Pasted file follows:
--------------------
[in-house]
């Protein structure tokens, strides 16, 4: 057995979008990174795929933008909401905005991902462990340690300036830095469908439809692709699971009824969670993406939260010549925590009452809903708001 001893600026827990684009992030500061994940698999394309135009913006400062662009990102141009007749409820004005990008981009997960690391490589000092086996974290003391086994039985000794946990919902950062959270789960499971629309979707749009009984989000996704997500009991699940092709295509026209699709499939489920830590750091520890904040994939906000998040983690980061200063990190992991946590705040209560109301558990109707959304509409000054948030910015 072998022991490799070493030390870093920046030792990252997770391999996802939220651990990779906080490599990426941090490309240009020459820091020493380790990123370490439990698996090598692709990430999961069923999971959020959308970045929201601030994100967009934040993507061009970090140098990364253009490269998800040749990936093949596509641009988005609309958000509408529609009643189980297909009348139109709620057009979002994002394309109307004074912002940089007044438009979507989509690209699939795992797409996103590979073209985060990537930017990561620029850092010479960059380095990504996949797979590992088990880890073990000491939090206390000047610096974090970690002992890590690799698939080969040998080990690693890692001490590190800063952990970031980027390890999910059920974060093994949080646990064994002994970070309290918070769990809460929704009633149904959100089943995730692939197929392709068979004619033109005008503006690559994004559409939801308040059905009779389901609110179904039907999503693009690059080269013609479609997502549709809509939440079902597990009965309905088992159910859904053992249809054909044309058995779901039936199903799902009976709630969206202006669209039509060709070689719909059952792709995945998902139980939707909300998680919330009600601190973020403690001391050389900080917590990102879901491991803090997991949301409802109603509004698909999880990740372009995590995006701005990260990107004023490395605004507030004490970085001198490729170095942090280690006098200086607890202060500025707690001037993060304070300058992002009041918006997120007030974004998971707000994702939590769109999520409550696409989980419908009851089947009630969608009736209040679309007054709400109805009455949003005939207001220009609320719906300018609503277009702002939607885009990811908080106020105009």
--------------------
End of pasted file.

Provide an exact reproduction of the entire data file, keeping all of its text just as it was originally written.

[in-house]
């Protein structure tokens, strides 16, 4: 057995979008990174795929933008909401905005991902462990340690300036830095469908439809692709699971009824969670993406939260010549925590009452809903708001 001893600026827990684009992030500061994940698999394309135009913006400062662009990102141009007749409820004005990008981009997960690391490589000092086996974290003391086994039985000794946990919902950062959270789960499971629309979707749009009984989000996704997500009991699940092709295509026209699709499939489920830590750091520890904040994939906000998040983690980061200063990190992991946590705040209560109301558990109707959304509409000054948030910015 072998022991490799070493030390870093920046030792990252997770391999996802939220651990990779906080490599990426941090490309240009020459820091020493380790990123370490439990698996090598692709990430999961069923999971959020959308970045929201601030994100967009934040993507061009970090140098990364253009490269998800040749990936093949596509641009988005609309958000509408529609009643189980297909009348139109709620057009979002994002394309109307004074912002940089007044438009979507989509690209699939795992797409996103590979073209985060990537930017990561620029850092010479960059380095990504996949797979590992088990880890073990000491939090206390000047610096974090970690002992890590690799698939080969040998080990690693890692001490590190800063952990970031980027390890999910059920974060093994949080646990064994002994970070309290918070769990809460929704009633149904959100089943995730692939197929392709068979004619033109005008503006690559994004559409939801308040059905009779389901609110179904039907999503693009690059080269013609479609997502549709809509939440079902597990009965309905088992159910859904053992249809054909044309058995779901039936199903799902009976709630969206202006669209039509060709070689719909059952792709995945998902139980939707909300998680919330009600601190973020403690001391050389900080917590990102879901491991803090997991949301409802109603509004698909999880990740372009995590995006701005990260990107004023490395605004507030004490970085001198490729170095942090280690006098200086607890202060500025707690001037993060304070300058992002009041918006997120007030974004998971707000994702939590769109999520409550696409989980419908009851089947009630969608009736209040679309007054709400109805009455949003005939207001220009609320719906300018609503277009702002939607885009990811908080106020105009």